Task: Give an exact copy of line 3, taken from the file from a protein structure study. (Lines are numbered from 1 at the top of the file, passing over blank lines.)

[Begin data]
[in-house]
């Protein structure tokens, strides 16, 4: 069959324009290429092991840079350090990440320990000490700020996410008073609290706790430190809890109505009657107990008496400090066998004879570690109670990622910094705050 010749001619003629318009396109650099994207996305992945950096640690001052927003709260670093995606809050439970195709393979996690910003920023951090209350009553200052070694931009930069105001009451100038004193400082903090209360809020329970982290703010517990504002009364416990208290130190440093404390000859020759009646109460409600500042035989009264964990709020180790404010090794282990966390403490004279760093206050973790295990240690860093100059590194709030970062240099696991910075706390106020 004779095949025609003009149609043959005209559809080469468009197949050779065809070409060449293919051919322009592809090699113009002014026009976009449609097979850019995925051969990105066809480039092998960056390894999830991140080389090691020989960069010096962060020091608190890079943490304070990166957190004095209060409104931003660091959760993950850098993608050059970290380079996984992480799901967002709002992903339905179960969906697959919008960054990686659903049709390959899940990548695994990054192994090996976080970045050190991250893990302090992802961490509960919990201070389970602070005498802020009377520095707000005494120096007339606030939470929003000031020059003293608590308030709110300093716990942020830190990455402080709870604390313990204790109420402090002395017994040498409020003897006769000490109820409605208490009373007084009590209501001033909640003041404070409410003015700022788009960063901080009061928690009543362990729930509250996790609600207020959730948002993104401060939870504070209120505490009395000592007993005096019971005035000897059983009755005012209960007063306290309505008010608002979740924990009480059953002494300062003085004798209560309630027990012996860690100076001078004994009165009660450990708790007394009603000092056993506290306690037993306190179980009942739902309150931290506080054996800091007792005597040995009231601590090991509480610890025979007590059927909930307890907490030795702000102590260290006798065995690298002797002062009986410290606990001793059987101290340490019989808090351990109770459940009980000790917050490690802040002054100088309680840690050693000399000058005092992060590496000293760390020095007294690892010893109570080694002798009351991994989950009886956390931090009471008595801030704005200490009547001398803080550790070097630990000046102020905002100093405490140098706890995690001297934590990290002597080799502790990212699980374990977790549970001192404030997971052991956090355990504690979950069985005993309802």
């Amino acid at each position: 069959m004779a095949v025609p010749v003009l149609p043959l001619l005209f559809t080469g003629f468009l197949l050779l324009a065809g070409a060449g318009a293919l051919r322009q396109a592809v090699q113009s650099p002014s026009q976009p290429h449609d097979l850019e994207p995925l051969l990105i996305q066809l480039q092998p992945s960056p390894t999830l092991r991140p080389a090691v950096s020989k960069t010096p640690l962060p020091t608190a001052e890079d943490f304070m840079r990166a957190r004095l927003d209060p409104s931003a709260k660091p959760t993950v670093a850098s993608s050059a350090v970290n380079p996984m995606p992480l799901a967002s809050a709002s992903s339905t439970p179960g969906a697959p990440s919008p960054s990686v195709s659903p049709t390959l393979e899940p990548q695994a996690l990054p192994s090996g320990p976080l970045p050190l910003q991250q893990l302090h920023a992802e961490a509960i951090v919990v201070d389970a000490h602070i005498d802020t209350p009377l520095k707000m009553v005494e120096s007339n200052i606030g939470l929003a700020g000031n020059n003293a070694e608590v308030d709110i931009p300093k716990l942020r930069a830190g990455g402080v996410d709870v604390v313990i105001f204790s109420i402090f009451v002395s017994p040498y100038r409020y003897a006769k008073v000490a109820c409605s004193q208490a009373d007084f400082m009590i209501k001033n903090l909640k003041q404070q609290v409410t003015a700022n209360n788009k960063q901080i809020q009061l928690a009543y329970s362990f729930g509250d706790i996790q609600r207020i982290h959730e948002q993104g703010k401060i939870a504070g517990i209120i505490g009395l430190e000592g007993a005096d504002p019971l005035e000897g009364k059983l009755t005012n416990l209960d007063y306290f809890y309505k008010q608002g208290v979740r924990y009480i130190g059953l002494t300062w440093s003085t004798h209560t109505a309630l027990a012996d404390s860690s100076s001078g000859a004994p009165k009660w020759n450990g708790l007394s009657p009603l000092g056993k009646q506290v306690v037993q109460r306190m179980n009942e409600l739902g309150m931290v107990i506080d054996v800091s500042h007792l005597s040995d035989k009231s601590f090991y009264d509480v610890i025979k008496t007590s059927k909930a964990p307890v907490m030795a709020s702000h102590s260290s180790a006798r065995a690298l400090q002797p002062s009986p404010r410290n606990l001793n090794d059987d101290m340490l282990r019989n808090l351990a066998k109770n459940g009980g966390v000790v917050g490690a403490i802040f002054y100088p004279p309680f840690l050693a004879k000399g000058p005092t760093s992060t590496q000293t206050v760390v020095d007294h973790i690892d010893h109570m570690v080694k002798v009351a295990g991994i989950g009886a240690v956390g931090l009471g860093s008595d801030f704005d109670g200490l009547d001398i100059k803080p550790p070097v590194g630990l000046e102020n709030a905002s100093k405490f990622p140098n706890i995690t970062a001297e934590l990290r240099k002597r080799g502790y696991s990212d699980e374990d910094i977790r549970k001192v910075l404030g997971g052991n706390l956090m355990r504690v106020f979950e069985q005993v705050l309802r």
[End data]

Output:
């Amino acid at each position: 069959m004779a095949v025609p010749v003009l149609p043959l001619l005209f559809t080469g003629f468009l197949l050779l324009a065809g070409a060449g318009a293919l051919r322009q396109a592809v090699q113009s650099p002014s026009q976009p290429h449609d097979l850019e994207p995925l051969l990105i996305q066809l480039q092998p992945s960056p390894t999830l092991r991140p080389a090691v950096s020989k960069t010096p640690l962060p020091t608190a001052e890079d943490f304070m840079r990166a957190r004095l927003d209060p409104s931003a709260k660091p959760t993950v670093a850098s993608s050059a350090v970290n380079p996984m995606p992480l799901a967002s809050a709002s992903s339905t439970p179960g969906a697959p990440s919008p960054s990686v195709s659903p049709t390959l393979e899940p990548q695994a996690l990054p192994s090996g320990p976080l970045p050190l910003q991250q893990l302090h920023a992802e961490a509960i951090v919990v201070d389970a000490h602070i005498d802020t209350p009377l520095k707000m009553v005494e120096s007339n200052i606030g939470l929003a700020g000031n020059n003293a070694e608590v308030d709110i931009p300093k716990l942020r930069a830190g990455g402080v996410d709870v604390v313990i105001f204790s109420i402090f009451v002395s017994p040498y100038r409020y003897a006769k008073v000490a109820c409605s004193q208490a009373d007084f400082m009590i209501k001033n903090l909640k003041q404070q609290v409410t003015a700022n209360n788009k960063q901080i809020q009061l928690a009543y329970s362990f729930g509250d706790i996790q609600r207020i982290h959730e948002q993104g703010k401060i939870a504070g517990i209120i505490g009395l430190e000592g007993a005096d504002p019971l005035e000897g009364k059983l009755t005012n416990l209960d007063y306290f809890y309505k008010q608002g208290v979740r924990y009480i130190g059953l002494t300062w440093s003085t004798h209560t109505a309630l027990a012996d404390s860690s100076s001078g000859a004994p009165k009660w020759n450990g708790l007394s009657p009603l000092g056993k009646q506290v306690v037993q109460r306190m179980n009942e409600l739902g309150m931290v107990i506080d054996v800091s500042h007792l005597s040995d035989k009231s601590f090991y009264d509480v610890i025979k008496t007590s059927k909930a964990p307890v907490m030795a709020s702000h102590s260290s180790a006798r065995a690298l400090q002797p002062s009986p404010r410290n606990l001793n090794d059987d101290m340490l282990r019989n808090l351990a066998k109770n459940g009980g966390v000790v917050g490690a403490i802040f002054y100088p004279p309680f840690l050693a004879k000399g000058p005092t760093s992060t590496q000293t206050v760390v020095d007294h973790i690892d010893h109570m570690v080694k002798v009351a295990g991994i989950g009886a240690v956390g931090l009471g860093s008595d801030f704005d109670g200490l009547d001398i100059k803080p550790p070097v590194g630990l000046e102020n709030a905002s100093k405490f990622p140098n706890i995690t970062a001297e934590l990290r240099k002597r080799g502790y696991s990212d699980e374990d910094i977790r549970k001192v910075l404030g997971g052991n706390l956090m355990r504690v106020f979950e069985q005993v705050l309802r």